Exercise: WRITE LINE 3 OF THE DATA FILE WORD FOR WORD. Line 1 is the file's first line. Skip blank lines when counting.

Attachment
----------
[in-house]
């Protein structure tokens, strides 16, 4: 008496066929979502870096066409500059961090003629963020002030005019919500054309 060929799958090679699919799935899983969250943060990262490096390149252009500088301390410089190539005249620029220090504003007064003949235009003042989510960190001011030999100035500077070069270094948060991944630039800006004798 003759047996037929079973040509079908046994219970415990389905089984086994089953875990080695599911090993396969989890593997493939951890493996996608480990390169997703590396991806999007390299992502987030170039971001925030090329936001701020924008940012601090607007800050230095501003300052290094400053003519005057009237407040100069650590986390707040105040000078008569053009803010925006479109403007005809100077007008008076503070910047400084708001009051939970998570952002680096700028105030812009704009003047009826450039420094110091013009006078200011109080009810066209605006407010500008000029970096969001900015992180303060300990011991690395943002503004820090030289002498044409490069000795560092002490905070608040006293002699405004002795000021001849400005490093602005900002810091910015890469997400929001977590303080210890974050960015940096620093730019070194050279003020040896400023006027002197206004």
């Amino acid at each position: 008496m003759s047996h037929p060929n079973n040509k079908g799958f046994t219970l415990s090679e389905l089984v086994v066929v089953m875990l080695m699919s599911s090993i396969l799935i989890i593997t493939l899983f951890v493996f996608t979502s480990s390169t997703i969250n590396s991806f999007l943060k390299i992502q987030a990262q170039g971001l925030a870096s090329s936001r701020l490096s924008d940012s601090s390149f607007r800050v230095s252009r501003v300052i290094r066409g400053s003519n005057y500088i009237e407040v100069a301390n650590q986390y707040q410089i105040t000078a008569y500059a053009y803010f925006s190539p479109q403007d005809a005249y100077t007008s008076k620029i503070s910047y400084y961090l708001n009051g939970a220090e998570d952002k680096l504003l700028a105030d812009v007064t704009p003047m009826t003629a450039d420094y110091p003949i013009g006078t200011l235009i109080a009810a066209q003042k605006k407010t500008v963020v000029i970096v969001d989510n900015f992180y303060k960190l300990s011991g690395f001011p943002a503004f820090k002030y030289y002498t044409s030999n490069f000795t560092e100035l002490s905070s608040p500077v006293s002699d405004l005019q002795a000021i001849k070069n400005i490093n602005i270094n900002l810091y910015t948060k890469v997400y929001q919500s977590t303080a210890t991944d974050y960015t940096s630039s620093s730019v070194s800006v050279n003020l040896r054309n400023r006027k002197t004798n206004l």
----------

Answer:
């Amino acid at each position: 008496m003759s047996h037929p060929n079973n040509k079908g799958f046994t219970l415990s090679e389905l089984v086994v066929v089953m875990l080695m699919s599911s090993i396969l799935i989890i593997t493939l899983f951890v493996f996608t979502s480990s390169t997703i969250n590396s991806f999007l943060k390299i992502q987030a990262q170039g971001l925030a870096s090329s936001r701020l490096s924008d940012s601090s390149f607007r800050v230095s252009r501003v300052i290094r066409g400053s003519n005057y500088i009237e407040v100069a301390n650590q986390y707040q410089i105040t000078a008569y500059a053009y803010f925006s190539p479109q403007d005809a005249y100077t007008s008076k620029i503070s910047y400084y961090l708001n009051g939970a220090e998570d952002k680096l504003l700028a105030d812009v007064t704009p003047m009826t003629a450039d420094y110091p003949i013009g006078t200011l235009i109080a009810a066209q003042k605006k407010t500008v963020v000029i970096v969001d989510n900015f992180y303060k960190l300990s011991g690395f001011p943002a503004f820090k002030y030289y002498t044409s030999n490069f000795t560092e100035l002490s905070s608040p500077v006293s002699d405004l005019q002795a000021i001849k070069n400005i490093n602005i270094n900002l810091y910015t948060k890469v997400y929001q919500s977590t303080a210890t991944d974050y960015t940096s630039s620093s730019v070194s800006v050279n003020l040896r054309n400023r006027k002197t004798n206004l």